Tuesday, December 25, 2012

Ten principles/points for critiquing psychotherapy research

Most of the psychotherapy researchers focus exclusively on various clinical interventions but they fail to acknowledge psychotherapists who utilize their research findings. In most cases, these researchers do not find the relevance of the experiences, skills and personality of therapists. This essay describes some of the features that psychotherapy researchers should know in order to ensure that the various treatment groups are accorded the much needed interventions.
One of the critical issues affecting psychotherapy research is the lack of proper supervision and training. This is caused by the absence of a research literature body that can compare the appropriateness of the methods used in training and supervision. Most of the training models used in psychotherapy research are traditional in nature. In addition, majority of the supervisors normally use their personal experiences to supervise psychotherapy research. It is also pertinent to note that training programs do not concentrate much on the topic under supervision. Piper (2004) argues that in order to come up with a valid psychotherapy research, there is need to use a simple and appropriate approach that is capable of addressing all the implications associated with psychotherapy research. Specifically, a straightforward approach should be adopted since it is capable of providing a therapy list with more efficacy evidence.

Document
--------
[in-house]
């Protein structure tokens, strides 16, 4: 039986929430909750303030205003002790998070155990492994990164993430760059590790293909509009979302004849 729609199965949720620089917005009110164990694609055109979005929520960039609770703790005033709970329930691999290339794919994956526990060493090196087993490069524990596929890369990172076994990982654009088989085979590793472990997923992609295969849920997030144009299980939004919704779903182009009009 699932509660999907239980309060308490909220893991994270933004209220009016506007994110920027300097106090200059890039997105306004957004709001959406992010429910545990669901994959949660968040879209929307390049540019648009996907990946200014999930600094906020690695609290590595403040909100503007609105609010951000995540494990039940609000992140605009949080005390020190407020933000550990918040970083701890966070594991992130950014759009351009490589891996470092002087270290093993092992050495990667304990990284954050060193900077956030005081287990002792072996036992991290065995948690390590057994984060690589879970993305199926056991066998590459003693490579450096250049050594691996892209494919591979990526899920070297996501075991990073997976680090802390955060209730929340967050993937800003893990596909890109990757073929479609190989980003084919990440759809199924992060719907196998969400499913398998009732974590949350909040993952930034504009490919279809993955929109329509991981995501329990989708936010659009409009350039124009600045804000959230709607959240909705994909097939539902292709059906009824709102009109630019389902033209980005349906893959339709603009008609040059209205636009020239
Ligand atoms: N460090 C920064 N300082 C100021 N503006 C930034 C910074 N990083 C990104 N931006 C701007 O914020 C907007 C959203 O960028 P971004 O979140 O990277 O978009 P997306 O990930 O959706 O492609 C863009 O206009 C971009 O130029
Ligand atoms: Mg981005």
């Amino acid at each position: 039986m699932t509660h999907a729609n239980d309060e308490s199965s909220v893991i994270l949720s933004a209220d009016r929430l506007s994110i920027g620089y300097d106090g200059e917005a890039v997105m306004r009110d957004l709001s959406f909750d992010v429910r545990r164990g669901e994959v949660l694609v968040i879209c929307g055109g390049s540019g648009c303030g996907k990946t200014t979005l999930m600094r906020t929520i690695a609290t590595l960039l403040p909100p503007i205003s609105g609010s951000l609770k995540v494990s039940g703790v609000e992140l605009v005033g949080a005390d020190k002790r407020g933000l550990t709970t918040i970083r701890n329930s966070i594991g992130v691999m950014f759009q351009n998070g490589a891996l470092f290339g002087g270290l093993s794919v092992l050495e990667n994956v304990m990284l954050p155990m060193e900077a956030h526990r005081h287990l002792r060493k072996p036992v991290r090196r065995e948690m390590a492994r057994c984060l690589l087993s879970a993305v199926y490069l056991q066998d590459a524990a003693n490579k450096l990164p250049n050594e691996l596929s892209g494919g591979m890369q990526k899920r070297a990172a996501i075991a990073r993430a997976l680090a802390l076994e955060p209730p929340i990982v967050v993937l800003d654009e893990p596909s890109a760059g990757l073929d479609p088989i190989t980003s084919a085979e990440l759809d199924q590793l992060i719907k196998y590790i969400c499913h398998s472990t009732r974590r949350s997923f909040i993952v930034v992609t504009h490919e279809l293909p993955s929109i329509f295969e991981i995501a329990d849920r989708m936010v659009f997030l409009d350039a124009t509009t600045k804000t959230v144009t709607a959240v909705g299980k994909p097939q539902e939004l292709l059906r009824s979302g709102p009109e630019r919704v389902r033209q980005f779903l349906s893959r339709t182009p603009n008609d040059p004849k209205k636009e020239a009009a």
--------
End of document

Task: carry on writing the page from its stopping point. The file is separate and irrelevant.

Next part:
Another critique to psychotherapy research is that these researchers aim at maximizing the treatment power. This implies that efforts are only put in place to countercheck the factors that affect therapists. The latter is executed by developing treatment manuals that can be used collectively on patients from a specific diagnostic group. It is evident that this type of research approach is not capable of providing the necessary attention especially on the curative roles that are linked to functions of therapists largely due to the fact that it appears to be independent of the available treatment procedures and models.
Psychotherapy research can also be assessed in terms of the clinical trials that aim at controlling the effects of therapy. This practice is desired mainly because it may reach a point where all therapists in a trial are able to operate at equal levels. This ensures that therapist effects are taken as error sources rather than treating them like variance sources.
Psychotherapy research mainly involves brief therapies and fails to recognize the need for long-term therapies. The research reports are written tentatively and contain major limitations that do not provide any form of inspirational confidence to the clinicians.
Psychotherapy research can also be criticized in terms of the research element itself which seems to be driven more by political reasons and funding patterns other than being based on the true promise of improving psychotherapy.
The developers of models used in conducting psychotherapy research are more interested in showing the relevance of their models. This might be attributed to the pressure subjected to the developers especially when they are expected to add credibility to the treatment approaches.
Psychotherapy research is also criticized from the perspective of relevance of scientific measures that may not be available. These researchers also focus more on the therapeutic techniques and fail to recognize the value of relationships between clients and therapist. Lastly, researchers usually ignore some of the key variables that help in making sure that the psychotherapy study is more manageable. The studies that need to be incorporated in psychotherapy complexities are also rarely done.  

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